security is mainly procedural and based by using well-trained
personnel and proven communications procedures. This communication
method has been in service since 1948. However, the world has
changed since the emergence of civil aeronautical CNS applications in
Civil applications have significant lower spectrum available than
military applications. This means that several military defense
mechanisms such as frequency hopping or pilot symbol scrambling (and
thus a defense-in-depth approach starting at the physical layer) are
infeasible for civil systems. With the rise of cheap Software-
Defined Radios (SDRs), the previously existing financial barrier is
almost gone, and open source projects such as GNU radio [GNU2021]
allow for a new type of unsophisticated listener and possible
Most CNS technology developed in ICAO relies on open standards; thus,
syntax and semantics of wireless digital aeronautical communications
should be expected to be common knowledge for attackers. With
increased digitization and automation of civil aviation, the human as
control instance is being taken gradually out of the loop.
Autonomous transport drones or single-piloted aircraft demonstrate
this trend. However, without profound cybersecurity measures, such
as authenticity and integrity checks of messages in-transit on the
wireless link or mutual entity authentication, this lack of a control
instance can prove disastrous. Thus, future digital communications
will need additional embedded security features to fulfill modern
information security requirements like authentication and integrity.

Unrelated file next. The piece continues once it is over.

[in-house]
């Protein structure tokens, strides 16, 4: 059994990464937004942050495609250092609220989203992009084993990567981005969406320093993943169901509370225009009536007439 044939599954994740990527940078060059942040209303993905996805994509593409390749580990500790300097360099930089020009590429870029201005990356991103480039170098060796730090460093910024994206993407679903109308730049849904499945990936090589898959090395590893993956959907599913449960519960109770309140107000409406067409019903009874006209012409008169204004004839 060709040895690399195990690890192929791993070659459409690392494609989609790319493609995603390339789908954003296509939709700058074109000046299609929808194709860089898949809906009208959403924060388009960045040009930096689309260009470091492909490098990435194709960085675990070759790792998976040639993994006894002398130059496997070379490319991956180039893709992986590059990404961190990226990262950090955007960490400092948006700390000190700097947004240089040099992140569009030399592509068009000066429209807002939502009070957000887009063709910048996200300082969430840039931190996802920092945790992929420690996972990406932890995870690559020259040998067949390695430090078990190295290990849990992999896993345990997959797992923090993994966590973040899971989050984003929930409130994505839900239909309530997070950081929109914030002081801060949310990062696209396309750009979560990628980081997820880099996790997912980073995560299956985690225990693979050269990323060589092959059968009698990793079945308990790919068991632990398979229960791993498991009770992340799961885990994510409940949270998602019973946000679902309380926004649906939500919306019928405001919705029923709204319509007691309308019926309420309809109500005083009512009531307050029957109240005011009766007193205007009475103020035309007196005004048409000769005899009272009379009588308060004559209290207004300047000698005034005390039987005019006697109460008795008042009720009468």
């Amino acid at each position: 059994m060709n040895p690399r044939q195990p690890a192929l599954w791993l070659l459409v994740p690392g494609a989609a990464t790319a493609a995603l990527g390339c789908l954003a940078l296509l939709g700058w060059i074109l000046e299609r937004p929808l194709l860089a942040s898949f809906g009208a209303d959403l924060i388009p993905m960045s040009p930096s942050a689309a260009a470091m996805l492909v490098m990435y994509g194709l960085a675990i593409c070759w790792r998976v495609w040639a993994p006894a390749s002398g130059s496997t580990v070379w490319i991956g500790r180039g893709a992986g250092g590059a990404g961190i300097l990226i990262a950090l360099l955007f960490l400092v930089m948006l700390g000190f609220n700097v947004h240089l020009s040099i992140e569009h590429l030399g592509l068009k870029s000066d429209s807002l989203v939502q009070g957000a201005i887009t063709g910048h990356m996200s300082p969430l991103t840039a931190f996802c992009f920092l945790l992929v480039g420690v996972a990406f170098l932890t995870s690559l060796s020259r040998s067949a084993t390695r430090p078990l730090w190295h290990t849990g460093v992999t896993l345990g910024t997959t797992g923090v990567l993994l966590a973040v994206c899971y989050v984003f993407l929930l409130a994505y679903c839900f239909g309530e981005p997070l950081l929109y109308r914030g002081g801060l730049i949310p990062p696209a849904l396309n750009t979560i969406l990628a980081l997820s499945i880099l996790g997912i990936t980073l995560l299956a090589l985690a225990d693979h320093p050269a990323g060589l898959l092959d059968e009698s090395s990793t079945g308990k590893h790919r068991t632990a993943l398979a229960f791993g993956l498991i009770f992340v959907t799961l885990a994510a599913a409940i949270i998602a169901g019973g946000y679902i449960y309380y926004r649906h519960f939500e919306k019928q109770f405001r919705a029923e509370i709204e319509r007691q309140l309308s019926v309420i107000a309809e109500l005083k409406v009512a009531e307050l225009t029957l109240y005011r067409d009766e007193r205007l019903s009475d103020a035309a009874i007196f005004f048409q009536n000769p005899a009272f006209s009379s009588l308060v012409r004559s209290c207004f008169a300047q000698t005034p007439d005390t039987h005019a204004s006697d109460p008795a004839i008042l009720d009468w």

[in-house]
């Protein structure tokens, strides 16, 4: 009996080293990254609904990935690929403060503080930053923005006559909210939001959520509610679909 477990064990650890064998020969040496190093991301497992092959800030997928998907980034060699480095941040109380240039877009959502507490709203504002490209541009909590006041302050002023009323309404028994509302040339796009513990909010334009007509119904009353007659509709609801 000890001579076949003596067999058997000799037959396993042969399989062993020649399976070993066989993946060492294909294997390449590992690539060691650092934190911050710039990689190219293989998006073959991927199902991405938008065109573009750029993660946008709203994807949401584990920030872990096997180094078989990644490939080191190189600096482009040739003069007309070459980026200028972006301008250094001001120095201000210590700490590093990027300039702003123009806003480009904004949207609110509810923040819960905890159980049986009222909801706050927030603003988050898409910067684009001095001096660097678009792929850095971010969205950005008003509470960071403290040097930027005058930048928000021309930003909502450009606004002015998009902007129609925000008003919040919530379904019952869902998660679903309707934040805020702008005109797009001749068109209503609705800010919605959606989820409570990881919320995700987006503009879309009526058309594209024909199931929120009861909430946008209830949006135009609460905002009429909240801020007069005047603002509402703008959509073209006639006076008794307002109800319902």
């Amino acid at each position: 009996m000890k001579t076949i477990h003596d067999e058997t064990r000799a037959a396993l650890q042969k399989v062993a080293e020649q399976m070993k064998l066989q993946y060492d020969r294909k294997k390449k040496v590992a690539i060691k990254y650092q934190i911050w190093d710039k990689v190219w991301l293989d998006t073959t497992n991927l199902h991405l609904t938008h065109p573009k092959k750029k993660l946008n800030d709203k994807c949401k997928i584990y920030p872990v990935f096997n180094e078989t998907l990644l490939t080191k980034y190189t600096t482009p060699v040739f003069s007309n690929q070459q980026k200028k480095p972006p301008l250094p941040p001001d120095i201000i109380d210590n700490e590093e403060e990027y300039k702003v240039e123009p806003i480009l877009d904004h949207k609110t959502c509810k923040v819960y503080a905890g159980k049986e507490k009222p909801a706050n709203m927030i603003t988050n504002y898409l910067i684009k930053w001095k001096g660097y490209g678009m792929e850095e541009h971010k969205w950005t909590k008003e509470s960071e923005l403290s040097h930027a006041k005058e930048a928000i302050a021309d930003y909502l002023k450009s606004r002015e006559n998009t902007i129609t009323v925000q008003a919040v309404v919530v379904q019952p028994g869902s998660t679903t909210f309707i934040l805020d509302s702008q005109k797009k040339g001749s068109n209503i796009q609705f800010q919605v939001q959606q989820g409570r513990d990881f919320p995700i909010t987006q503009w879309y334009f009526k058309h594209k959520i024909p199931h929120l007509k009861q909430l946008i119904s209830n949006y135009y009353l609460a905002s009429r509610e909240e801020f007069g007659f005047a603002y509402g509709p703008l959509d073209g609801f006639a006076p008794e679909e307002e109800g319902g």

These security features require sufficient bandwidth, which is beyond
the capabilities of currently deployed VHF narrowband communications
systems. For voice and data communications, sufficient data
throughput capability is needed to support the security functions
while not degrading performance. LDACS is a data link technology
with sufficient bandwidth to incorporate security without losing too
much user data throughput.
9.2. Security in Depth
ICAO Doc 9896 [ICAO2015] foresees transport layer security for all
aeronautical data transmitted via the ATN/IPS, as described in ARINC
858 [ARI2021]. This is realized via Datagram Transport Layer
Security (DTLS) 1.3 [RFC9147
LDACS also needs to comply with in-depth security requirements as
stated in ARINC 858 for the radio access technologies transporting
ATN/IPS data. These requirements imply that LDACS must provide Layer 2
security in addition to any higher-layer mechanisms. Specifically,
ARINC 858 [ARI2021] states that data links within the FCI need to
| a secure channel between the airborne radio systems and the peer
| radio access endpoints on the ground [...] to ensure
| authentication and integrity of air-ground message exchanges in
| support of an overall defense-in-depth security strategy.
9.3. LDACS Security Requirements
Overall, cybersecurity for CNS technology shall protect the following
business goals [MAE20181]: 1.
Safety: The system must sufficiently mitigate attacks that
contribute to safety hazards. 2.
Flight regularity: The system must sufficiently mitigate attacks
that contribute to delays, diversions, or cancelations of
Protection of business interests: The system must sufficiently
mitigate attacks that result in financial loss, reputation
damage, disclosure of sensitive proprietary information, or
disclosure of personal information.
To further analyze assets, derive threats, and create protection
scenarios, several threat and risk analyses were performed for LDACS
[MAE20181] [MAE20191]. These results allowed the derivation of
security scope and objectives from the requirements and the conducted
threat and risk analysis. Note, IPv6 security considerations are
briefly discussed in Section 9.7
while a summary of security
requirements for link-layer candidates in the ATN/IPS is given in
[ARI2021], which states:
| Since the communication radios connect to local airborne networks
| in the aircraft control domain, [...] the airborne radio systems
| represent the first point of entry for an external threat to the
| aircraft. Consequently, a secure channel between the airborne
| radio systems and the peer radio access endpoints on the ground is